Cloud-based quantum computing offers more flexibility with hybrid models and allows users to try out different types of quantum computing hardware. According to Mittal: “Outside of flexible access models, the cloud also unlocks a way to deliver services that allow users to use quantum computing services alongside elastic, classical computing to re-engineer workflows for better performance. IBM currently is developing tools to allow users to experiment with the orchestration of these resources and the methods that require such architectures.”
For those looking to leverage the technology for their own businesses, the cloud can also be a way to make quantum computing more affordable. As Ravi explained: ” Better accessibility still only offers ease of access to those institutions that can afford it. While most vendors allow for some amount of free public access as well as credits for limited research, this is often insufficient for full-fledged R&D for those without privileged device access. For an emerging area like quantum computing to succeed, we will need extensive R&D across the entire globe, and vendors need to keep this in mind, especially as demand continues to increase every day.” With more companies such as D-Wave systems, offering quantum computing and the cloud, the number of cloud-based quantum computers rises, allowing more options for interested parties to choose from, and making the options more cost-effective.
Yet the rising demand for cloud-based quantum computing could also be its downfall. Long wait times for jobs to be run create a bottleneck for certain platforms. “Even for users with some level of privileged access, wait times for machine access can often be many hours and sometimes even days!” Ravi exclaimed. “This is especially true for more recent offerings, such as trapped-ion machines, which are of high quality but more limited in number.” Long wait times not only cause bottlenecks but can be especially harmful to more complex algorithms, like variational quantum algorithms, which, as Ravi added: “are considered promising to showcase near-term quantum advantage. Running hundreds or thousands of such sequential jobs can take weeks.” This time lag is critical for many in both industry and research, as their jobs may not even be relevant by the time they are processed in the cloud, creating more difficulties.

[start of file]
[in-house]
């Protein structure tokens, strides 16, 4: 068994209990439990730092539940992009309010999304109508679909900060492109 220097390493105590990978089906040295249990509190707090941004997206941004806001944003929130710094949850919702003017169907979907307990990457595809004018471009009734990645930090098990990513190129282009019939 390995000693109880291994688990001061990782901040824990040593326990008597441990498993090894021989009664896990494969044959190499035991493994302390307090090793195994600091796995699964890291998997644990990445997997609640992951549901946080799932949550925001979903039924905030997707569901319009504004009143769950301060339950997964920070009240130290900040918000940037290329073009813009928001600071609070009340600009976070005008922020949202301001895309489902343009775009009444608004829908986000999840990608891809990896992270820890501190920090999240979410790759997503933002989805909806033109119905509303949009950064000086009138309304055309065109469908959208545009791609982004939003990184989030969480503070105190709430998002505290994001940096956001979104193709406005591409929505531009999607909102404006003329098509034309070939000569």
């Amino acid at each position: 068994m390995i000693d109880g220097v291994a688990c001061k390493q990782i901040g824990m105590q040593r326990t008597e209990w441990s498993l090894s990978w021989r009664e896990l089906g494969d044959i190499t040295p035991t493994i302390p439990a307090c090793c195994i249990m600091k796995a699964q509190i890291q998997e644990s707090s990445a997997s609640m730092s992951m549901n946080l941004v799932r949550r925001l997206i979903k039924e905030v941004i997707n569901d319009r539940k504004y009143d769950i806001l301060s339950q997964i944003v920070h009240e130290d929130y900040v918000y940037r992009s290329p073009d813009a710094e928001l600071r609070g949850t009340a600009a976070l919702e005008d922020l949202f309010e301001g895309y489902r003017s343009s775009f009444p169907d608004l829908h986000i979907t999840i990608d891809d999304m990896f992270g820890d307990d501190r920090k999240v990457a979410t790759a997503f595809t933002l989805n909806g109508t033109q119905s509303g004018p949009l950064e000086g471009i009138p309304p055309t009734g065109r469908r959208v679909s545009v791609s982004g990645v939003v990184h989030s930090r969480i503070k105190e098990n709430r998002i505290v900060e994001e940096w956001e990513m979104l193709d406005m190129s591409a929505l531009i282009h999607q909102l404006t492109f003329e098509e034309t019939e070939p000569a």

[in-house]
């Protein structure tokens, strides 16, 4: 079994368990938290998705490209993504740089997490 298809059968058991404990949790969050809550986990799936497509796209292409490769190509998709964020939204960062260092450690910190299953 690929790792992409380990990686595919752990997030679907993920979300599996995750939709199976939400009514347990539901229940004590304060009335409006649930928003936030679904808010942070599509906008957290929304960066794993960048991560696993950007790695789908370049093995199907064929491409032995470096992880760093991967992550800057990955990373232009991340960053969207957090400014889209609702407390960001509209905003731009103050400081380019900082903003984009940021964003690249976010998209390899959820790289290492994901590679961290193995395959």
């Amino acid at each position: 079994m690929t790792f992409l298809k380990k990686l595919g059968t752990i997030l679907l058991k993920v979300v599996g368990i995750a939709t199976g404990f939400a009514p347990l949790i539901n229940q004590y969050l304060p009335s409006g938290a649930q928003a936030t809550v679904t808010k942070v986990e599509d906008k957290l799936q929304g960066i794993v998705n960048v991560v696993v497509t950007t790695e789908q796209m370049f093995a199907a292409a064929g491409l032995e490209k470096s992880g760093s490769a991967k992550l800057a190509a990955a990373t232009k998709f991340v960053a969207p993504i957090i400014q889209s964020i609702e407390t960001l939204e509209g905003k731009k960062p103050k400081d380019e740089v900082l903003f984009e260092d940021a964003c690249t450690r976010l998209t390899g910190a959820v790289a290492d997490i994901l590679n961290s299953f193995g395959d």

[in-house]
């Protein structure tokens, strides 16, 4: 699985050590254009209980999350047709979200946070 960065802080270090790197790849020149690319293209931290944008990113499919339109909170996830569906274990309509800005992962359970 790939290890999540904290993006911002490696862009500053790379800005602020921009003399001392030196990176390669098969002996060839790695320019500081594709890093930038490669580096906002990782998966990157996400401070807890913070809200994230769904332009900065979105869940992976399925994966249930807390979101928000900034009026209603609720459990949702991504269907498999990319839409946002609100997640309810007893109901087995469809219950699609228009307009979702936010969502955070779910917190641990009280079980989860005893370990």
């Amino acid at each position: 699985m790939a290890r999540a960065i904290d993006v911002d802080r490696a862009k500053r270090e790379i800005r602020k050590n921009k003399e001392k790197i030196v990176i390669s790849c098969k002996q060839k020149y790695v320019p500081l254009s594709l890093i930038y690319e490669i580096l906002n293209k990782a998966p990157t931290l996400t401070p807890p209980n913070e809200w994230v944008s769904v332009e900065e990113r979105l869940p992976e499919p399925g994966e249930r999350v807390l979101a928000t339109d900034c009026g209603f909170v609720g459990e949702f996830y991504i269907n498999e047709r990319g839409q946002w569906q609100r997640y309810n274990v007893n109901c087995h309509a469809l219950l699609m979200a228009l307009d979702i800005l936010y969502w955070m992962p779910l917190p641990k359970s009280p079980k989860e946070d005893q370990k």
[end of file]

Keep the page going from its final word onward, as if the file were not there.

There are many methods that could improve these significant lags. One is to add more quantum computers to the cloud platform. Like opening another register in a check-out line, this could disperse more jobs and create shorter wait times. Mittal believes that users need to change their expectations of the software. As Mittal explained: “Managing the expectations that access models and services that users use to consume quantum compute will naturally evolve as the technology and capabilities mature. ” But Ravi believes a solution needs to come from the platform itself. “Companies have started offering well-integrated classical-quantum hybrid support in the cloud so that these multiple executions can be executed as one single-user job,” Ravi said. “An example is IBM’S Qiskit Runtime, which is constantly increasing its flexibility and support to support a variety of experiments corresponding to iterative applications, but there is still a long way to go.”
Kenna Hughes-Castleberry is a staff writer at Inside Quantum Technology and the Science Communicator at JILA (a partnership between the University of Colorado Boulder and NIST). Her writing beats include deep tech, the metaverse, and quantum technology.